Cross trainers up there with the most famous cardio exercise machines out there. It's known for its effectiveness in a low impact and full-body workout, which is spot on. It has tonnes of benefits really. One thing that's not always as well-known though is how a cross trainer effects running.

Using other forms of cardio to boost performance elsewhere, like in running, for example, is actually (ironically) called cross-training, so it makes sense that the cross trainer has its uses for it! If you think about it, there are bound to be at least SOME areas.

Let's break it down.


Man using a cross trainer

One of the first ways that a cross trainer helps your running is by helping to build up your stamina and improving your cardiovascular health. Much in the same way that running does, any cardiovascular exercise is great for your heart health and lung function. They're the biggest players in your stamina and endurance.

By raising your heart rate to different levels for different periods of time, you are helping your body grow and adapt to be able to deal with different conditions. That's perfect for running. You can change the resistance to get harder or softer workouts, as well as change your pace to get your heart rate to exactly where it needs to be. That's not always something that you can easily do if you are running out and about!

Muscle use

Next up on the list for cross trainer benefits to running is the muscle usage you apply. Now, unlike running, a cross trainer has applications to pretty much your whole body. You can choose where you put the emphasis depending on the technique, but that is the bottom line at the end of the day.

That might not sound like it's going be the best thing for your running performance, but there's another side to it. You can change the resistance of the cross trainer to aid running directly by making your legs do all the work with a harder resistance. That could even build up more leg muscle, especially in the upper legs, and the movement is taken away form explosive plyometric movement and is instead on pushing backwards almost.


So, that's the more obvious ways that a cross trainer helps running, but what about a more relaxed approach? Running is the best thing to improve running after all, right? Well, there's only so much running that you can do, especially to keep your body safe in the long and the short term. That's where the next point comes into full force.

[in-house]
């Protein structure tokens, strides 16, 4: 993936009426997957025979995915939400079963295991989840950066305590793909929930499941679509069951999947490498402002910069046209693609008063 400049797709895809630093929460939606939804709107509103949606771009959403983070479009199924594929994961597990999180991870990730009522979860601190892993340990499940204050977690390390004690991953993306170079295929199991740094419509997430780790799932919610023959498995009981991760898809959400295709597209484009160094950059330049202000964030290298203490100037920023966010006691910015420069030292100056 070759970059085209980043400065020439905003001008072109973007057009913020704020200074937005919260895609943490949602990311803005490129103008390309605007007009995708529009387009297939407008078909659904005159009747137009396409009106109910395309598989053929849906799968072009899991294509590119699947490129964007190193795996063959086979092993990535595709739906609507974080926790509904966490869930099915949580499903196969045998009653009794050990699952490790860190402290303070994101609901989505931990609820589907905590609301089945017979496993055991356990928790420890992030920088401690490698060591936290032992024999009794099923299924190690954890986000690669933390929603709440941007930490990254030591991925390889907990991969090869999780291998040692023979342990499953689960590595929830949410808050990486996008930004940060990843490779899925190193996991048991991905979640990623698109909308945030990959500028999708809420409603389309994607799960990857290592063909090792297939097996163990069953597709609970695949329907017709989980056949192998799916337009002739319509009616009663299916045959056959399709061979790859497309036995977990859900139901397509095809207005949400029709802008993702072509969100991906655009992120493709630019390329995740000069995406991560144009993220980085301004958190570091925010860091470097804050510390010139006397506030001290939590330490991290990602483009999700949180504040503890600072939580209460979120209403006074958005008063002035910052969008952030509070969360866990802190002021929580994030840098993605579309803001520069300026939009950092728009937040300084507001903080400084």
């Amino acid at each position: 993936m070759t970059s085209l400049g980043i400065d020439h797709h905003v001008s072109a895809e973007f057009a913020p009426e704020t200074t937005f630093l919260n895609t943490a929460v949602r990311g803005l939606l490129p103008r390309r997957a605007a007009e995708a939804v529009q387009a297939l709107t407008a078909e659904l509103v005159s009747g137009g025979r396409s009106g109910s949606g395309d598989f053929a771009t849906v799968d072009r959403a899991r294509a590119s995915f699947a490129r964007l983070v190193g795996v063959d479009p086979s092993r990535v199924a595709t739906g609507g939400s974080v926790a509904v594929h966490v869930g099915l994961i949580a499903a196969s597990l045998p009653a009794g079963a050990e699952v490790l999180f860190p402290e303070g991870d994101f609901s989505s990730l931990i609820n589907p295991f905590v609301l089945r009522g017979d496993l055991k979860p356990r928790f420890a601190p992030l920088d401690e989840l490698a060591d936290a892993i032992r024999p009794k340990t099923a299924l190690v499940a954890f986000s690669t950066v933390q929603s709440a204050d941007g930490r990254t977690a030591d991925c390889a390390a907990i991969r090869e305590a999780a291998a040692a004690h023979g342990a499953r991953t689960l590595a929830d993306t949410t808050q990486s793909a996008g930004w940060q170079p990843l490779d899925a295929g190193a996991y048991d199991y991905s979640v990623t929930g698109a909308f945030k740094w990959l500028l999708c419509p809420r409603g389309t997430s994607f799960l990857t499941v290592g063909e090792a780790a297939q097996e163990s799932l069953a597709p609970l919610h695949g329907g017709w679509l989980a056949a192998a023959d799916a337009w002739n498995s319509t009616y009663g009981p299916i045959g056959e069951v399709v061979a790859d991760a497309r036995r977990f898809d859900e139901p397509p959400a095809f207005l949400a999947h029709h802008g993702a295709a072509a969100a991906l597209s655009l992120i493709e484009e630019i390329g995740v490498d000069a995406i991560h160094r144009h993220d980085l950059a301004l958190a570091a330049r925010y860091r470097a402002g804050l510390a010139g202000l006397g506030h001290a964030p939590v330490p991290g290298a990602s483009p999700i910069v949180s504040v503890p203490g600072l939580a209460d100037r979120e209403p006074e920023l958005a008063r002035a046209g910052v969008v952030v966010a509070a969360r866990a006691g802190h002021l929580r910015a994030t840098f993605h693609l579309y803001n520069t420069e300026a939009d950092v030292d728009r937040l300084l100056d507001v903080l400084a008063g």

The cross trainer is renowned for being a low impact exercise, and that means that it's much better for your knees and the rest of your legs as well, in all honesty. Whether you're on more of a rest day or even recovering from an injury, using a cross trainer instead of running means that you can make sure you aren't putting yourself in excess risk.


Woman using a cross trainer

The last thing we'll look at here is more of a cross over between a mental and a physical benefit. Both are essential to your training in the long run, after all. The cross trainer is awesome for spicing up your training if running is your primary exercise. Again, it seems obvious and maybe even counter-intuitive, but it isn't.

The change of pace keeps your body on its toes so that you don't begin to plateau over time. That's more valuable than you might realise. On top of that, it helps keep things fresh mentally too. Doing the same workouts at the same times in the same places week in week out can really take its toll on your motivation. Using a cross trainer is just one of the many ways that you can keep things interesting. Spice up your training, and you'll boost your motivation without a doubt. Just make sure that you find the balance!



All in all, the benefits are definitely there if you know where to look. It's always a good call to mix up your training when you can, and all different kinds of exercise have their own benefits. To get the most out of all of them, mix things up. Do note though; your rest is just as important as your exercise. Don't overdo it if you want to keep in great shape. Injuries are easier than you think! Cross Trainers

Before beginning any exercise or nutrition program, consult your physician, doctor or other professional. This is especially important for individuals over the age of 35 or persons with pre-existing health problems. assumes no responsibility for personal injury or property damage sustained using our advice.

If you experience dizziness, nausea, chest pain, or any other abnormal symptoms, stop the workout at once and consult a physician or doctor immediately.